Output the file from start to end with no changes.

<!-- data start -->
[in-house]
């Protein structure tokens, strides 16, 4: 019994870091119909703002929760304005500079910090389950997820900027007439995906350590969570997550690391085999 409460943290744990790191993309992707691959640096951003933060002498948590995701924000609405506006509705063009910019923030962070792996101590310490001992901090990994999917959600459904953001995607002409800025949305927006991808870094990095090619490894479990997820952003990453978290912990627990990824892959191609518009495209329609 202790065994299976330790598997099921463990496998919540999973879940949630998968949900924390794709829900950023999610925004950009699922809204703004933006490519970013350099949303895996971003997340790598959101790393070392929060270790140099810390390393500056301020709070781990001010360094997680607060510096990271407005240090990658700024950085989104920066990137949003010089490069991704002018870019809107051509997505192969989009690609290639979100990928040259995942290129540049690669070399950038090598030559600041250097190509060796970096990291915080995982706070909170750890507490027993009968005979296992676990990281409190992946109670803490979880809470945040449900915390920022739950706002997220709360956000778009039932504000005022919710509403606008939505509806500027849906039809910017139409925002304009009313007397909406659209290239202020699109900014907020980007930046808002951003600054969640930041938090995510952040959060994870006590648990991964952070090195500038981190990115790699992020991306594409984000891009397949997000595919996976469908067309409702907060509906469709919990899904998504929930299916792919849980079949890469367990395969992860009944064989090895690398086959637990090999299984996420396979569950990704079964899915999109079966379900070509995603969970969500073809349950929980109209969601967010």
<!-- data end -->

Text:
[in-house]
């Protein structure tokens, strides 16, 4: 019994870091119909703002929760304005500079910090389950997820900027007439995906350590969570997550690391085999 409460943290744990790191993309992707691959640096951003933060002498948590995701924000609405506006509705063009910019923030962070792996101590310490001992901090990994999917959600459904953001995607002409800025949305927006991808870094990095090619490894479990997820952003990453978290912990627990990824892959191609518009495209329609 202790065994299976330790598997099921463990496998919540999973879940949630998968949900924390794709829900950023999610925004950009699922809204703004933006490519970013350099949303895996971003997340790598959101790393070392929060270790140099810390390393500056301020709070781990001010360094997680607060510096990271407005240090990658700024950085989104920066990137949003010089490069991704002018870019809107051509997505192969989009690609290639979100990928040259995942290129540049690669070399950038090598030559600041250097190509060796970096990291915080995982706070909170750890507490027993009968005979296992676990990281409190992946109670803490979880809470945040449900915390920022739950706002997220709360956000778009039932504000005022919710509403606008939505509806500027849906039809910017139409925002304009009313007397909406659209290239202020699109900014907020980007930046808002951003600054969640930041938090995510952040959060994870006590648990991964952070090195500038981190990115790699992020991306594409984000891009397949997000595919996976469908067309409702907060509906469709919990899904998504929930299916792919849980079949890469367990395969992860009944064989090895690398086959637990090999299984996420396979569950990704079964899915999109079966379900070509995603969970969500073809349950929980109209969601967010």